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Early optimism on the London market has faded as investors continue to fret about the situation in Chinese markets.
As in August, state-directed buying of stocks is competing with individual selling of equities, but China’s latest attempt to ‘buck the market’ is likely to end as well as its efforts last year.
The butterfly effect has been felt in Europe again this morning, with an initial bounce giving way to more selling, while in London the FTSE is fighting hard to hold on to small gains.
The year 2016 got off to a very poor start for markets yesterday, but today looks to be little better, with bringers of good news evidently yet to return from their holidays.
Retail titan Next has seen its shares hit multi-month lows this morning, as it released what may be a profit warning in all but name. For a firm that once seemed to have the Midas touch, the fumbling of stock levels ahead of a key period for trading indicates that not all is well in the Wolfson empire.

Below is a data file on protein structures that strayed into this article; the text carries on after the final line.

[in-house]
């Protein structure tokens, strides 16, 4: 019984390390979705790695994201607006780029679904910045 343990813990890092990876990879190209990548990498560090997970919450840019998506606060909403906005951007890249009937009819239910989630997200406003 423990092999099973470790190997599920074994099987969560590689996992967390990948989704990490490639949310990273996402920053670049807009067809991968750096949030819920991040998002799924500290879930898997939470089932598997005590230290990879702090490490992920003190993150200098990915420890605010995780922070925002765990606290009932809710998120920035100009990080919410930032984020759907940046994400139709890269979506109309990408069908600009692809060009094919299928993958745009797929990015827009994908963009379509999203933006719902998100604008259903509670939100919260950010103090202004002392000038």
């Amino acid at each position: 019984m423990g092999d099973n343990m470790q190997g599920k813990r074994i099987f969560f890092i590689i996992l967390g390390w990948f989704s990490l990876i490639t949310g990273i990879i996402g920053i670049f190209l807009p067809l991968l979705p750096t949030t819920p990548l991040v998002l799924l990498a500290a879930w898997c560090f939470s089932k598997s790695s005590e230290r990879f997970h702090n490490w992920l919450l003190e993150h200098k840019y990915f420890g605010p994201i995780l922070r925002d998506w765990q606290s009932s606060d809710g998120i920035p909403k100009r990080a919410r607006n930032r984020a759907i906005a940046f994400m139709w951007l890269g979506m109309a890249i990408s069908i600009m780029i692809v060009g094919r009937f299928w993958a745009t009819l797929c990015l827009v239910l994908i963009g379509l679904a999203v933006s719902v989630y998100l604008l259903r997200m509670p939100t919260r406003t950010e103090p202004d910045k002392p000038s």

US futures have turned lower once more, eroding the gains made late in Monday’s session and heading rapidly back to the lows seen yesterday.
US markets are showing distinct signs of fatigue after their multi-year run, but with earnings growth on the slide and Federal Reserve tightening jitters front and centre, it will be hard to cobble together a narrative to get the post-2008 bull market back on track.
Ahead of the open, we expect the Dow Jones to start at 17,110, down 38 points from Monday’s close.